High Personal Standards


So yesterday my kindergartener came home and immediately I could tell something was wrong. She was sullen and B-lined it for the house instead of throwing her backpack down and running to play in the snow. Immediately I inquired what was wrong. She went straight to her backpack, pulled out her folder and handed me this paper:

2014-03-05 19.14.22

This is the first piece of classwork that has needed to be fixed and returned. I turned the paper over and on the back side they were suppose to write out the names of eight pictures such as bed, cap, peg, wig and so on. She spelled two wrong and simply did not do two others. As I was inspecting her work she burst into tears and couldn’t look at me. She was so disappointed in herself and thought the world was ending. I guess she is a lot like me after all!

My sweet, sweet girl.

She is so hard on herself and struggles with not being perfect, especially when it comes to her school work. Her dad and I just try to emphasize with her that it’s the way she reacts to making mistakes and how she goes about fixing them that is most important, not necessarily the mistake itself, at least not in kindergarten!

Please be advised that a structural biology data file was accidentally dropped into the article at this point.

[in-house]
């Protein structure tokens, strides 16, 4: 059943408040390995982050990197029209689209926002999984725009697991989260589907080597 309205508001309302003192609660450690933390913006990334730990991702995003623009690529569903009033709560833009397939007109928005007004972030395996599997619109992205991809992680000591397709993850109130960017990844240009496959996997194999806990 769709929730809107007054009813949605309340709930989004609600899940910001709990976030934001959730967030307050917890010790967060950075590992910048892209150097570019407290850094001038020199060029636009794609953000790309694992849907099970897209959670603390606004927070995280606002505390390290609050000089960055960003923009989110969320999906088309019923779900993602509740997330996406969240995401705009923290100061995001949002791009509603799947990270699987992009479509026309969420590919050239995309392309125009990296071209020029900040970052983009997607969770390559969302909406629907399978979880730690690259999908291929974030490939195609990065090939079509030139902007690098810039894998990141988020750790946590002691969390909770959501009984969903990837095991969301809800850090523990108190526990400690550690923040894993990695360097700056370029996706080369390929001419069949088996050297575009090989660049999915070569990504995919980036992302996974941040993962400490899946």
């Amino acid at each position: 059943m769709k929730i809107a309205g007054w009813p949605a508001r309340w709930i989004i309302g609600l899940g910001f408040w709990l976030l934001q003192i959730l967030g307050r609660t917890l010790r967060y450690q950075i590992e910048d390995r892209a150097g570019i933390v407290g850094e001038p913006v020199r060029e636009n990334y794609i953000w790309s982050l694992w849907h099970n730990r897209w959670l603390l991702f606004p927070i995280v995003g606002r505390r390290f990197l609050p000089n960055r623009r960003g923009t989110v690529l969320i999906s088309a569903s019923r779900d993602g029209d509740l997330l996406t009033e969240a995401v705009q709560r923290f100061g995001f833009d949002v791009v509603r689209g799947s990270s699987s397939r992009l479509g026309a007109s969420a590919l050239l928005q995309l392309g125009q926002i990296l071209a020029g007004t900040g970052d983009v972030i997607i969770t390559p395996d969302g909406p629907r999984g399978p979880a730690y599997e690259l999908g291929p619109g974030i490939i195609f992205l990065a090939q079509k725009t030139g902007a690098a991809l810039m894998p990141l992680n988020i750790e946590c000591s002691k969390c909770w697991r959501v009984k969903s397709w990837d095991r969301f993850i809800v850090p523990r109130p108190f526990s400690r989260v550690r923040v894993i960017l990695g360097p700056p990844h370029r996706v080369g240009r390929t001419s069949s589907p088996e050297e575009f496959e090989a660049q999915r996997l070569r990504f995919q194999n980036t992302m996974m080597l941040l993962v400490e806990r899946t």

So as my heart broke a little for her as she silently sobbed, I dropped to my knees to reassure her that mistakes happen, even as adults, and that she is still an amazing student and that we love her so much. It took a few moments of reinforcing those points and getting her to agree that all would be well once she fixed her mistakes and put the paper back in the folder for her teacher.

I must say, I can totally relate to my daughter on this. I went through school with a firm belief that school work was meant to be done correctly, on time and with a high level of effort. Don’t get me wrong, there were plenty of times when that firm belief was swayed by outside influences and I brought home papers like the one above and boy did I feel terrible! In the long run, holding myself to a high personal standard served me well even if it made my mistakes and failures that much harder to bare. I hope my daughter continues to hold herself to these same high standards and can learn to forgive herself for the mistakes she will make and knows she has a mom and dad that will always be there with open arms and encouraging words to help her along the way.

Doesn’t life come full circle in interesting ways! I just hope sharing my experiences with my children will help them in some way down the road but I know they’ll have to learn most of it on her own. The joys of parenting 🙂

I’ll keep allowing myself to make mistakes. I hope you’ll do the same for yourself!







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